The ears are off in the bitter battle between Jeffrey Katzenberg and his former employer, the Walt Disney Co. On April 9, the DreamWorks exec filed a $250 million breach-of-contract suit against the studio. Katzenberg’s 1994 breakup with Disney was — like any good Hollywood divorce — very public and very acrimonious. According to court papers, Katzenberg claims he hasn’t been paid an ”incentive bonus,” as stipulated in his contract, of 2 percent of the profits of all movies and TV shows developed during his 10 years at Disney. Katzenberg is asking that a Los Angeles court order Disney to open its books so he can accurately analyze the studio’s finances. A Disney spokesman says, ”There’s been quite a spin game played. Now the matter can be decided according to the facts.”… The ax drops on Hammer: On April 3, the recording artist, 34, whose 1990 hit ”U Can’t Touch This” became the biggest rap song of all time, filed for bankruptcy in Oakland. The rapper’s showy lifestyle once included a 20-room mansion, a string of racehorses, and a ranking of No. 19 on Forbes magazine’s 1991 list of highest-paid entertainers; he now claims debts of $10 million. Among the hundreds of creditors: American Express (with a bill of $28,650.64), while unspecified amounts are owed to AT&T, MCI, and multi-sport star Deion Sanders.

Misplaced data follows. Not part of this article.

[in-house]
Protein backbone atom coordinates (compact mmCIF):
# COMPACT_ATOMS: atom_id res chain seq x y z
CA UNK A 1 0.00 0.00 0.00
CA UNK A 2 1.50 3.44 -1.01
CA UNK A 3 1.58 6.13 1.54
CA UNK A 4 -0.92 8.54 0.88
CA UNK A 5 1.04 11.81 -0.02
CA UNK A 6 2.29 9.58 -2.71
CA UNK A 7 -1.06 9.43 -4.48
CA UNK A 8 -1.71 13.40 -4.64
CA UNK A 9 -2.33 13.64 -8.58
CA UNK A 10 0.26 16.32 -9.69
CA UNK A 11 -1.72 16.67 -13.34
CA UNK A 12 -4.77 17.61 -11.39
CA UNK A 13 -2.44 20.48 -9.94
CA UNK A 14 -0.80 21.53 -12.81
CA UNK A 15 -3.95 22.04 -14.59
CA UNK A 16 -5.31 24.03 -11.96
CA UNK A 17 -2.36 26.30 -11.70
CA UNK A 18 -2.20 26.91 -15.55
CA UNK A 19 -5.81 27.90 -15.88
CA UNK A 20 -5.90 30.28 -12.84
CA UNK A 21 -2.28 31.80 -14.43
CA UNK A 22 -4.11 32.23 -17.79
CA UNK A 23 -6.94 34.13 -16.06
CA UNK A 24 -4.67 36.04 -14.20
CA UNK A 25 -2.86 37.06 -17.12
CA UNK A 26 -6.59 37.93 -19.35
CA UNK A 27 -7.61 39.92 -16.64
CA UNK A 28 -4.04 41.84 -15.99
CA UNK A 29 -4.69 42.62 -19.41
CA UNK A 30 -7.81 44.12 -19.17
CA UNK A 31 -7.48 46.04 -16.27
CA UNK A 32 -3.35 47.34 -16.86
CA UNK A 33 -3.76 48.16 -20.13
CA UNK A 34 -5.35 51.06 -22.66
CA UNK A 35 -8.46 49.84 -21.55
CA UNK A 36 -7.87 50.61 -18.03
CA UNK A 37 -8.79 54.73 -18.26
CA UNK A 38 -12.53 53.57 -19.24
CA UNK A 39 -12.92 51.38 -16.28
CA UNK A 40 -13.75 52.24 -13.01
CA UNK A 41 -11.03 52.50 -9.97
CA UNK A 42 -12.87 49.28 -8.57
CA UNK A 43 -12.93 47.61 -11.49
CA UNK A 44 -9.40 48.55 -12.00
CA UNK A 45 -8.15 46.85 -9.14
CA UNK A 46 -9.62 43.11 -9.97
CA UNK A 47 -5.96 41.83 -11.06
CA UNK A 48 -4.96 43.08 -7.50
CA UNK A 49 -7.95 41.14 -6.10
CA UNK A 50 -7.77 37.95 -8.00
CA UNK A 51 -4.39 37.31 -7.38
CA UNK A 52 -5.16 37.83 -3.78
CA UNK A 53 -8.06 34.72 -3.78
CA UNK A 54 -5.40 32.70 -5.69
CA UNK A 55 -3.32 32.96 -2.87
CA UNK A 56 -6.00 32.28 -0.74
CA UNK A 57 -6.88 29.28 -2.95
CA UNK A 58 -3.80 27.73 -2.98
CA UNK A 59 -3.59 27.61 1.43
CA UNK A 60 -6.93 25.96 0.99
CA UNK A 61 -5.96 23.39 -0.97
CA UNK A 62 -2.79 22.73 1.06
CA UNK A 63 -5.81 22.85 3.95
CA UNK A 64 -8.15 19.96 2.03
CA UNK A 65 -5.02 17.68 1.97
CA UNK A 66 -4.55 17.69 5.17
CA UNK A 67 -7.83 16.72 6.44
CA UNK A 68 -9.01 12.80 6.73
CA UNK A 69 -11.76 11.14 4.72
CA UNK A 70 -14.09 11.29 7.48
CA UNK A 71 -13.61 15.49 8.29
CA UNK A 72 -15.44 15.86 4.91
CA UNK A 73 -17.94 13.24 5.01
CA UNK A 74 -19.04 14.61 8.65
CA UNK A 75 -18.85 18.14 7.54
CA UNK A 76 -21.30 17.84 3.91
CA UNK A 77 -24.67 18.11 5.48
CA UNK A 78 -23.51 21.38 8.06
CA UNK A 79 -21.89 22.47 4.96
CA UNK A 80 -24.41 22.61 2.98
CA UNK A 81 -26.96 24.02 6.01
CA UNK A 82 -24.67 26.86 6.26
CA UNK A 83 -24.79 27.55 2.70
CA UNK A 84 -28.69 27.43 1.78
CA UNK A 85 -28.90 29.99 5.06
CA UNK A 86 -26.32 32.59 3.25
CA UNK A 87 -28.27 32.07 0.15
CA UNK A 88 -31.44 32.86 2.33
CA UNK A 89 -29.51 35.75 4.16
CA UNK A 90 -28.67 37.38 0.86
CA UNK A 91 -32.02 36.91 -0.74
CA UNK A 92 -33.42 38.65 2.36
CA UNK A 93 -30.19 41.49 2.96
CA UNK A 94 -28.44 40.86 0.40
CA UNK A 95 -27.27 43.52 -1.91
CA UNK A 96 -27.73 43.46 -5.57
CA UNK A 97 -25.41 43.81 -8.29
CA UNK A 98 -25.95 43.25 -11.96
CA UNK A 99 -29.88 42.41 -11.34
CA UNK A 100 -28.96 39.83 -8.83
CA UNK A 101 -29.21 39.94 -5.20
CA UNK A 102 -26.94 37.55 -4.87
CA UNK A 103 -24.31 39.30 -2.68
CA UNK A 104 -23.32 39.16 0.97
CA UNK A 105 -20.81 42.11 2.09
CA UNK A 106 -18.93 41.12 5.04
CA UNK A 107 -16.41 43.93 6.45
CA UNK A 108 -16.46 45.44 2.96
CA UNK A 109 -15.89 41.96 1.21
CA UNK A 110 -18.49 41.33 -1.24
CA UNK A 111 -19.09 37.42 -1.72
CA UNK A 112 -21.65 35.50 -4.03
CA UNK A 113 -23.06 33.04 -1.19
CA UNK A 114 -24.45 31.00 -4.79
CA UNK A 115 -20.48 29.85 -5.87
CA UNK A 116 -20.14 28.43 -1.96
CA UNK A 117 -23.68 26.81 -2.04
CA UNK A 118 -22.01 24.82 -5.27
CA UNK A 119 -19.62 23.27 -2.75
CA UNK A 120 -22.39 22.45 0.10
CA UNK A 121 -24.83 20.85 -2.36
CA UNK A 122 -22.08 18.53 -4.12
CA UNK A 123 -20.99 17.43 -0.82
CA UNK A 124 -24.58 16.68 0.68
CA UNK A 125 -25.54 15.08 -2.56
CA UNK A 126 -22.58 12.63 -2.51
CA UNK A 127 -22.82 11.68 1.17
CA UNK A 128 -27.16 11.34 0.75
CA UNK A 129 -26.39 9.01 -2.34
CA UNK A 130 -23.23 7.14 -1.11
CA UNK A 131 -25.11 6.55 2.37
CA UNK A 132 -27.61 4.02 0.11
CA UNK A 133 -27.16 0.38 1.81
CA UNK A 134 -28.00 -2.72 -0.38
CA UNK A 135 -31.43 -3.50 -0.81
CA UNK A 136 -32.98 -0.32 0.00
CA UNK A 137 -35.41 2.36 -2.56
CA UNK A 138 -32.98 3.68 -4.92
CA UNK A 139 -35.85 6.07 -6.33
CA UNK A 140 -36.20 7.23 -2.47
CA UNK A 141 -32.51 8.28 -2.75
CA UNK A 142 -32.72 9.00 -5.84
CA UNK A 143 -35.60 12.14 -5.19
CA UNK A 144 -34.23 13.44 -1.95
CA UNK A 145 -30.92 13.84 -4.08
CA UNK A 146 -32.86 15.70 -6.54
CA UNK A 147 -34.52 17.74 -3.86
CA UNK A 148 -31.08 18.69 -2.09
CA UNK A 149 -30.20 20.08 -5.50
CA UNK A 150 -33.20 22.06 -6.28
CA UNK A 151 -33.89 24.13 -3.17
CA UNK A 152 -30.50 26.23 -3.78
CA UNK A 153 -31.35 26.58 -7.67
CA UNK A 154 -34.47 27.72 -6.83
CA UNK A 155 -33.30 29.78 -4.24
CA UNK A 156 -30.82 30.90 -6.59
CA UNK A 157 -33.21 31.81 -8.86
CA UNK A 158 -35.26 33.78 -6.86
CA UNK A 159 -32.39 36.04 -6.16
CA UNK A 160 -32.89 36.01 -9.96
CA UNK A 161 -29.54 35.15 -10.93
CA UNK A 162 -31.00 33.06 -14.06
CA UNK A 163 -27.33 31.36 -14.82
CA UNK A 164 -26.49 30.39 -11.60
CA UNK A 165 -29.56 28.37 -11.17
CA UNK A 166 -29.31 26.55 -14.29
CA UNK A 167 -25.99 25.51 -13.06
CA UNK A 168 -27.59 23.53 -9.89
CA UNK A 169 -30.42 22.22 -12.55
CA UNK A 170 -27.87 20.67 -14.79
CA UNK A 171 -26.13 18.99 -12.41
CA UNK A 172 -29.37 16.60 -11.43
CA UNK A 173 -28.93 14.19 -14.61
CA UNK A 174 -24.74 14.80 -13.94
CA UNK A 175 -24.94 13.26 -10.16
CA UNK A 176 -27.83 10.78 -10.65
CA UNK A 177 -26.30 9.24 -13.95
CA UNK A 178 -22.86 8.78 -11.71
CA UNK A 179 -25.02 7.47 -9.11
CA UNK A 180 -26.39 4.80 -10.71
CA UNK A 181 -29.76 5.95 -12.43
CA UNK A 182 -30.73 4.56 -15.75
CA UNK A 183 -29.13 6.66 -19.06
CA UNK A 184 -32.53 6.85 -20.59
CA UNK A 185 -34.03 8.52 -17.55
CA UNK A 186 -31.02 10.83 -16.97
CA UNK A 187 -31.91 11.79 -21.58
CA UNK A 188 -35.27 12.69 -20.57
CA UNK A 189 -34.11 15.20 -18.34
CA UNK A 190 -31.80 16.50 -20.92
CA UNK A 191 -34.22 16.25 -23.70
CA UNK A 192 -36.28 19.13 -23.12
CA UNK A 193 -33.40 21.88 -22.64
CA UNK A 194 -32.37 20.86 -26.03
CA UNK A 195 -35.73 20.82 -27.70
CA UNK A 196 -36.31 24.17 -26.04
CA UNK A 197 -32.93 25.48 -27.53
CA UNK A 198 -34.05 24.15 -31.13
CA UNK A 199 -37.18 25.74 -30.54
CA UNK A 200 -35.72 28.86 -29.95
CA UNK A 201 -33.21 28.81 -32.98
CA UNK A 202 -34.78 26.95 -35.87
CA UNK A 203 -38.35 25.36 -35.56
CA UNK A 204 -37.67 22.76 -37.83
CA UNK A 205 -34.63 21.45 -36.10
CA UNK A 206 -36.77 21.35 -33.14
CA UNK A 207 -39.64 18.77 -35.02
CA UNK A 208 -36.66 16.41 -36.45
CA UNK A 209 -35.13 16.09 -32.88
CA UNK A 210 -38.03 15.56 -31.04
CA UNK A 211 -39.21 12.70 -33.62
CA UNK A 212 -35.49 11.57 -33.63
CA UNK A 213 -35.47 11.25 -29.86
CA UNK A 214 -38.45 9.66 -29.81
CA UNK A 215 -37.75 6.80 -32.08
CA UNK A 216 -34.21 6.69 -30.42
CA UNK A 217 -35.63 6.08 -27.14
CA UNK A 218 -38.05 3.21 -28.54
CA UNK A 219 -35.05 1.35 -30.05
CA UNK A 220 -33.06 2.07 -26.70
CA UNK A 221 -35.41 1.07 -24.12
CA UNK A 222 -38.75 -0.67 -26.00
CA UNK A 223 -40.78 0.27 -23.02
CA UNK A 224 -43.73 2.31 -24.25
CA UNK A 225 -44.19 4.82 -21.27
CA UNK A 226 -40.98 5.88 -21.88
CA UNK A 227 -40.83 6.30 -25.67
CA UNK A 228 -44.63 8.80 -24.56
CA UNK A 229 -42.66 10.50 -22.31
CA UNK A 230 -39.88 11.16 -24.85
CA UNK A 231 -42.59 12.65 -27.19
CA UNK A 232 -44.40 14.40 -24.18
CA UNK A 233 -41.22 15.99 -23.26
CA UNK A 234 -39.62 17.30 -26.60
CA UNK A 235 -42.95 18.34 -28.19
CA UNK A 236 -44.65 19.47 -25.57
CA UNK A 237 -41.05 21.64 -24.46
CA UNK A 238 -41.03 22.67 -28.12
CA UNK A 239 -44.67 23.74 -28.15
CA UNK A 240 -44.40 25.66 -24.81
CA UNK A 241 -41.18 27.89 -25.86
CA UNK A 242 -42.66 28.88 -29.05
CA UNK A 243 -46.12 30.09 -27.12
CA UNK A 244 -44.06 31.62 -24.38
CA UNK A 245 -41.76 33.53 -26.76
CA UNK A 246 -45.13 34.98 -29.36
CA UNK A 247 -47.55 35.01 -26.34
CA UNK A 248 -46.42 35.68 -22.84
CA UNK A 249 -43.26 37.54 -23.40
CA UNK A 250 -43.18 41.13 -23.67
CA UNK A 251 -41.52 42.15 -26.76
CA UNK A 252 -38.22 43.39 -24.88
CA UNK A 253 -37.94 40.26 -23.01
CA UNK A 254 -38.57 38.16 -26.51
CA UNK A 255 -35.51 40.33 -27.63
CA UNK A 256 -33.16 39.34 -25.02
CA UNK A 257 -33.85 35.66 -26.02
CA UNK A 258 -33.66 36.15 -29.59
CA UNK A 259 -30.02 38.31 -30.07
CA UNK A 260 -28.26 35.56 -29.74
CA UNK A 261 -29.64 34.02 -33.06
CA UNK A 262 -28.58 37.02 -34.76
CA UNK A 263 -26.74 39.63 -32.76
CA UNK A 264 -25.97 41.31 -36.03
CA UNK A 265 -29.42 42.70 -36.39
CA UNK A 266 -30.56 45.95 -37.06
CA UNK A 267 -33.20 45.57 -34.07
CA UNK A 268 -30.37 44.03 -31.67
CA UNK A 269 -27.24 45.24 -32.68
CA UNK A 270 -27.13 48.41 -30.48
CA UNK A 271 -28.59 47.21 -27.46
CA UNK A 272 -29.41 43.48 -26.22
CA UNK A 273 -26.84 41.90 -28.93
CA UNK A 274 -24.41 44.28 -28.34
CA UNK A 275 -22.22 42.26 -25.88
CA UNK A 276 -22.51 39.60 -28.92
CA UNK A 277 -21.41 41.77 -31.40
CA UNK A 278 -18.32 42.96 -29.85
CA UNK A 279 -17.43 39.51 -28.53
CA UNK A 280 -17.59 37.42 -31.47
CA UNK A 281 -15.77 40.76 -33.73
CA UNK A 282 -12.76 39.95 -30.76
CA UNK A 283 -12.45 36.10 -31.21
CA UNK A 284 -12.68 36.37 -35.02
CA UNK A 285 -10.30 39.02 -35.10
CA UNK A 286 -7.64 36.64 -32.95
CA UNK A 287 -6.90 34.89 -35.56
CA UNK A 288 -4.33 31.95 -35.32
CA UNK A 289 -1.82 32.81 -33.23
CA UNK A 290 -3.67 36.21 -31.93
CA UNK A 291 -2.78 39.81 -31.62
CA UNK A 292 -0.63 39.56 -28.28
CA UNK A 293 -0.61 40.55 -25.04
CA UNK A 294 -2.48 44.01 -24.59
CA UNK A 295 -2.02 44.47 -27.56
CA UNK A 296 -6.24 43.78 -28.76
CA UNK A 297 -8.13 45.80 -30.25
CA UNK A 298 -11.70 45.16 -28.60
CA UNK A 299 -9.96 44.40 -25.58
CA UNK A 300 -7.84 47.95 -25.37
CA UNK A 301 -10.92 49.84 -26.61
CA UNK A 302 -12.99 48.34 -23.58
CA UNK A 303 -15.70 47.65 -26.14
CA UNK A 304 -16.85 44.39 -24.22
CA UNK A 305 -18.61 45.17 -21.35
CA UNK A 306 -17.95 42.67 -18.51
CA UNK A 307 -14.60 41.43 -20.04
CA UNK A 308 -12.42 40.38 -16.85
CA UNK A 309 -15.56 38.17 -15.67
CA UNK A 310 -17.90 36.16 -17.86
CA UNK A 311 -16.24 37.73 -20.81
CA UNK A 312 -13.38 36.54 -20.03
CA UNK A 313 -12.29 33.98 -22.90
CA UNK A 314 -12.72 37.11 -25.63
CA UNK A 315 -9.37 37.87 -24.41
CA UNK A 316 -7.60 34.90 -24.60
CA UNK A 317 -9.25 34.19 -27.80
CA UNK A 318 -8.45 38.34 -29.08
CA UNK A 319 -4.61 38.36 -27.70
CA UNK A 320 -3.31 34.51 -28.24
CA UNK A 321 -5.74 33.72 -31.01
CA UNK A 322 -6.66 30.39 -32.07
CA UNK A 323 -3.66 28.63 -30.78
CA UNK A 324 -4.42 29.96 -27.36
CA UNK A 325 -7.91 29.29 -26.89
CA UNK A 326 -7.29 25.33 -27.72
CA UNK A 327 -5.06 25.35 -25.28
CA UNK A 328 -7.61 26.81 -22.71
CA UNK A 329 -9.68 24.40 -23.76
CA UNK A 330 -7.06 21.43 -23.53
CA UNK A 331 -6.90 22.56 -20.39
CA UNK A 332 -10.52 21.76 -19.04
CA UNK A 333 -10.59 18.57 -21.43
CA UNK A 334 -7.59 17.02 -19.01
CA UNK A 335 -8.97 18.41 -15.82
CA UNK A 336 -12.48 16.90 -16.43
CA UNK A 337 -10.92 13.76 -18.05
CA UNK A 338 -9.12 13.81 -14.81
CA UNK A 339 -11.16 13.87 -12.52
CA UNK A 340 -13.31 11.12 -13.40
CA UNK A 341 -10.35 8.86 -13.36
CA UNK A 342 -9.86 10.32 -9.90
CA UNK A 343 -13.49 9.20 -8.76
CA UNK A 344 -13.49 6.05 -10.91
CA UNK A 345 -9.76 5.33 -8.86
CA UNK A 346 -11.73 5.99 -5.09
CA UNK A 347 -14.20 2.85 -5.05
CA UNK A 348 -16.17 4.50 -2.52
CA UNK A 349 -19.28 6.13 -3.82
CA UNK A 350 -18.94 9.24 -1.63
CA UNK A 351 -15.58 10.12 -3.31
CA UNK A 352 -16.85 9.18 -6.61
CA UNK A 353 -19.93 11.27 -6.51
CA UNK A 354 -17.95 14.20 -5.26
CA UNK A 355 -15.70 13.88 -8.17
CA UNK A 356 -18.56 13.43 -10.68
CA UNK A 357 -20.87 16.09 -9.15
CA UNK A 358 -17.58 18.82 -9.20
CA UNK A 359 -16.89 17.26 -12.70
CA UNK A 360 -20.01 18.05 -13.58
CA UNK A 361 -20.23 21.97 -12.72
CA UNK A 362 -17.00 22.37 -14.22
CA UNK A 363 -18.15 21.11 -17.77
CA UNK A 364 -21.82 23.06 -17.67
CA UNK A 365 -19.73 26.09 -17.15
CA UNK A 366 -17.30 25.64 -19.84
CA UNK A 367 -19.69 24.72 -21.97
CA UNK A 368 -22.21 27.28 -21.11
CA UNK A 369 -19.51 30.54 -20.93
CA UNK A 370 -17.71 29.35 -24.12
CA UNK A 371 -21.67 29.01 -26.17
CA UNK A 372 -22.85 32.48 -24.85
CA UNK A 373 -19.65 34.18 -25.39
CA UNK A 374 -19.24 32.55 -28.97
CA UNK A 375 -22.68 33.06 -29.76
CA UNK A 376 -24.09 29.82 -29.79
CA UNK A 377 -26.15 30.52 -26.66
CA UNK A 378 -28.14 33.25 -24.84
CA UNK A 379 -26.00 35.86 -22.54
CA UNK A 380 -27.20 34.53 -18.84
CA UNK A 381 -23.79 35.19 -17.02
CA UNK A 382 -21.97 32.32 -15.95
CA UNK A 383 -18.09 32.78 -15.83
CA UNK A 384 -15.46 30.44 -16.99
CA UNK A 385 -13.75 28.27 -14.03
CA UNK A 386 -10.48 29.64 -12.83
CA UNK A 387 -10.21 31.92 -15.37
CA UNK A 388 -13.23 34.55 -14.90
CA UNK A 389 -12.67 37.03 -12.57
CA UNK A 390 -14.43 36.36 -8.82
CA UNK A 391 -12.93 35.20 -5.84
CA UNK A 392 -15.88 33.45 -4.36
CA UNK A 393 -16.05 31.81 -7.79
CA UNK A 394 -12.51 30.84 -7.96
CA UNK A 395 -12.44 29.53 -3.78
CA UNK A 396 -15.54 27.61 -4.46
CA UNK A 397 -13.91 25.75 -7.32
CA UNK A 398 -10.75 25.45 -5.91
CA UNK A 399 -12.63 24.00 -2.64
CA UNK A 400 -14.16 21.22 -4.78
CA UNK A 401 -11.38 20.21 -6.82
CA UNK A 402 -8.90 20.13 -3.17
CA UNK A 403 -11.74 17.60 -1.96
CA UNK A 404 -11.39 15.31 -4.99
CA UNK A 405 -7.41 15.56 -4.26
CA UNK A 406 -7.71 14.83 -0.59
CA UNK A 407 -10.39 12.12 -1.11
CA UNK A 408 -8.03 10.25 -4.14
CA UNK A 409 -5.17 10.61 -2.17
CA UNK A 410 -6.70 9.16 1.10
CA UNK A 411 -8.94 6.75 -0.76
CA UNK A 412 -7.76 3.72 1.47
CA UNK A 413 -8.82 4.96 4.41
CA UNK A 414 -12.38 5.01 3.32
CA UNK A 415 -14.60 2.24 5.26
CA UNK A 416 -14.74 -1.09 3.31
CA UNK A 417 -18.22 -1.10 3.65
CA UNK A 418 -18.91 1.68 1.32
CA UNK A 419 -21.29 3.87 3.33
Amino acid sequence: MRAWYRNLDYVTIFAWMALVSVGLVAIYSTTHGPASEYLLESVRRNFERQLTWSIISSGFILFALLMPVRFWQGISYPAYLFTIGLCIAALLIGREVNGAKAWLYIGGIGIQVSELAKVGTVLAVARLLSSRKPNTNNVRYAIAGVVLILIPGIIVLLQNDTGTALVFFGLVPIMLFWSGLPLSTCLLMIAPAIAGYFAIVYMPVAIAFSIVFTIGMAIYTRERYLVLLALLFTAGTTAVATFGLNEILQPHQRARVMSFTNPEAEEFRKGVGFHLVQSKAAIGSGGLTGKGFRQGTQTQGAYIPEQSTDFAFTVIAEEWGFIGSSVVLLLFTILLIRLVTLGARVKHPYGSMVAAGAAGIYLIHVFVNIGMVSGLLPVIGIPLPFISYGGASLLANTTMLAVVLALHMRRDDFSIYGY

Contrary to published reports, Gregory Peck, 80, is not calling it quits. ”People who know him know that he isn’t the retiring sort,” says a stunned Monroe Friedman, Peck’s spokesman. ”If the right script comes along, he’ll be in front of the camera.” Peck was in France when the rumor started. ”Maybe he said he was retiring for the night,” guesses Friedman. The Oscar-winning star of To Kill a Mockingbird (1962) most recently appeared on the big screen in the 1991 remake of Cape Fear.
DEATHS Academy Award-winning actor and rodeo champion Ben Johnson, 75, of an apparent heart attack April 8 in Mesa, Ariz. While working as a stuntman and horse wrangler on 1948’s Fort Apache, Johnson was discovered by director John Ford, who subsequently cast him in such Westerns as She Wore a Yellow Ribbon (1949) and Rio Grande (1950). Johnson won a Best Supporting Actor Oscar for his portrayal of the down-and-out pool-hall manager in 1971’s The Last Picture Show…. Academy Award-winning actress Greer Garson, 92, April 6, in Dallas, of heart failure. The Irish-born Garson got her start on the stage and rose to prominence in the ’30s and ’40s, playing noble women in films such as Goodbye, Mr. Chips, Pride and Prejudice, and Random Harvest. But it was her portrayal as a steadfast, loving Mrs. Miniver in the 1942 movie that won her an Oscar — her only win out of an impressive six nominations — and made her one of the most beloved actresses of her generation. With her third marriage to oil magnate E.E. ”Buddy” Fogelson in 1949, she embarked upon a second career as a philanthropist, donating money to Southern Methodist University and the College of Santa Fe in support of the performing arts.